The Regional Roots of Developmental Politics in India

The Regional Roots of Developmental Politics in India : A Divided Leviathan

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India is widely regarded as the most celebrated case of a "failed" developmental state, seemingly the exception that belies the prediction of a triumphant Asian century. Its central political and economic institutions have been variously characterized as both "soft" and "strong"-at once weak, predatory, and interventionist. Aseema Sinha presents an innovative model that questions conventional views of economic development by showing that the Indian state is a divided leviathan: its developmental failure is the combined product of central-local interactions and political choices by regional elites. To develop this disaggregated model, she examines three regional states with sharply divergent development trajectories: Gujarat, West Bengal, and Tamil Nadu. Drawing on recent work in comparative political economy, the theory of nested games, incentive theory, and an ethnographic analysis of business actors, this study directs analytical attention at the creation of micro-institutions at the subnational level, explores the role of provinces in shaping investment flows, and considers the role of federalism as a mediating institution shaping the vertical strategies of provinces. A comparative chapter applies the model to data from China, Brazil, Russia, and the former Soviet more

Product details

  • Paperback | 384 pages
  • 154.9 x 233.7 x 25.4mm | 544.32g
  • Indiana University Press
  • Bloomington, IN, United States
  • English
  • 11 figures, 4 maps, 1 index
  • 0253216818
  • 9780253216816
  • 2,000,596

About Aseema Sinha

Aseema Sinha is Assistant Professor of Political Science at the University of Wisconsin-Madison. In 2004-05, she will be a Fellow of the Woodrow Wilson International Center for more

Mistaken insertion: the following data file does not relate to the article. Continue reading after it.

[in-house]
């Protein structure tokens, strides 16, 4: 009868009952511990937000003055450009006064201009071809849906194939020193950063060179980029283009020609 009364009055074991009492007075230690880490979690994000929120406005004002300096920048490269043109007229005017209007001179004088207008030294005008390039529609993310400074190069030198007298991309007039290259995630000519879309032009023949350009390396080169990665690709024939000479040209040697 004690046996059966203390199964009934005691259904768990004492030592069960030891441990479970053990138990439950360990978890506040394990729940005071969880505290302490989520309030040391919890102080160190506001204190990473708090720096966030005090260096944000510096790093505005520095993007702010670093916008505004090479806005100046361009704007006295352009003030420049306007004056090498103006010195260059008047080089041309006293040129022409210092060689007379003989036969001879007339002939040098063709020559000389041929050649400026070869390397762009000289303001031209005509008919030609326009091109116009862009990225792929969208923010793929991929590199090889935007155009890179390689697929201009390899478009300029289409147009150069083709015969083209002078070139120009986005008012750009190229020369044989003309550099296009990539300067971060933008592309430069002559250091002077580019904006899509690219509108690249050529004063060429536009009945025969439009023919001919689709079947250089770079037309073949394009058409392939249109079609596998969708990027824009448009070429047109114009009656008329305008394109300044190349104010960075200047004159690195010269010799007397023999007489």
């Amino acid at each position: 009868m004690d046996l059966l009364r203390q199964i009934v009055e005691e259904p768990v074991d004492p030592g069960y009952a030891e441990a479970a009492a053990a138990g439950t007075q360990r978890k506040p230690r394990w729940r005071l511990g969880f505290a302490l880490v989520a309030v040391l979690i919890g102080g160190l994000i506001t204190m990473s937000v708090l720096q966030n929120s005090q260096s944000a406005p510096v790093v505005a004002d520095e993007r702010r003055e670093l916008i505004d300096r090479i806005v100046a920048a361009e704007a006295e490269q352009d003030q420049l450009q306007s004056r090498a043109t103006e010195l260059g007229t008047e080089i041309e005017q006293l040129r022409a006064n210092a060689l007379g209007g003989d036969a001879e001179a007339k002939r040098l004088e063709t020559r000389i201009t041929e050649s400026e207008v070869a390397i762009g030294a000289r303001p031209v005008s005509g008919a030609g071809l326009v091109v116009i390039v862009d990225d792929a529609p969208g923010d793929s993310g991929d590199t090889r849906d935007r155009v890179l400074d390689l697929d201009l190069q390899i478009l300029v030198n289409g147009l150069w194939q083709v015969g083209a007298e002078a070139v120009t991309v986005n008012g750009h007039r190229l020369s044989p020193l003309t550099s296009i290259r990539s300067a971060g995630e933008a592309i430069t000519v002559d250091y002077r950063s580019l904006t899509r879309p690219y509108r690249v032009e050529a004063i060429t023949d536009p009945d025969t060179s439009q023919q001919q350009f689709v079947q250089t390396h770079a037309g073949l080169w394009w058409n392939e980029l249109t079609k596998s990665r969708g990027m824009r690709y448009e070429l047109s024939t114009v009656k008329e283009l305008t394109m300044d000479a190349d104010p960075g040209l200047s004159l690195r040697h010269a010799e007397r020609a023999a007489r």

Table of contents

ContentsList of Tables, Figures, and MapsPrefaceA Note on TerminologyList of AbbreviationsPart One. Introduction and Theoretical Framework1. The Puzzle of Developmental Failure and Success The Puzzle of India's Developmental State Unpacking Developmental States: A Multilevel Framework Applying the Framework to India Globalization in India (19912004) Infranational Comparisons and Comparative Politics Plan of the Book2. A Theory of Polycentric Hierarchy India and Comparative Politics A Theory of a Multilevel Hierarchy: Territory, Divided Government, and Nested Games Business Responses and Investor Behavior in a Dirigiste but Multilevel State Design of Study: Selection of Cases ConclusionPart Two. National-Level Analysis3. Disaggregating the Central State Regional Variation in Large-Scale Investment A Competing Political Explanation: Central Discrimination An Alternative Institutionalist Explanation: The Central State Designed to Fail Political Economy of the Divided State Liberalization and the Central State in India ConclusionPart Three. Subnational Variation Mapped4. Regional Strategies toward the Dirigiste State Bureaucratic Developmentalism in Gujarat West Bengal: The Strategy of Partisan Confrontation Mixed Vertical Strategy in Tamil Nadu: Anti-Center Mobilization (196777) and Opportunistic Alliance Formation (1980s) The Phase of Anti-Center Strategy Alliance Formation and Opportunistic Bargaining with the Center Vertical Interactions in Pre-1991 India Vertical Interactions in Post-1991 India Conclusion5. The Subnational State as a Developmental Actor Why Are Regional Institutions Important, and How Do They Matter? Developmental Strategies in Indian Regional States Institutional Capacities in India's Regions Sticky Institutions in West Bengal, Gujarat, and Tamil Nadu after 1991: A Comparative Institutional Analysis Conclusion6. Divided Loyalties: The Regional Politics of Divergence Gujarat: The Roots of Classic Competitive Capitalism West Bengal: Politics of Vertical Confrontation and Regional Protection Tamil Nadu: Cultural Subnationalism and Industrialization Conclusion 7. Weapons of the Strong: Business Responses in the Regions Business Responses to Licensing State-Level Entry Costs Incentives versus Infrastructure: Corporate Responses Institutional Credibility Micro-Regulatory Costs at the State Level ConclusionPart Four. India in Comparative Perspective8. Comparative Extensions A Comparative Theory of Developmental Failure and Success Applying the Theory to Other Cases The Impact of Size and Territorial Differentiation on Central Rulers (Proposition IV) Comparing China with Democratic India and Democratic Brazil: Does Democracy Matter? Conclusion9. Conclusion: Regional Landscapes and Economic Development in Dirigiste States Lessons from Subnational Pathways in India National Political Institutions and Regional Strategies Neoliberalism, Institutional Change, and Regional Activism Toward a Comparative Theory of Developmental Failure and SuccessAppendix: A Game Theory Model of Economic Policy in a Centralized FederationNotesWorks CitedIndexshow more

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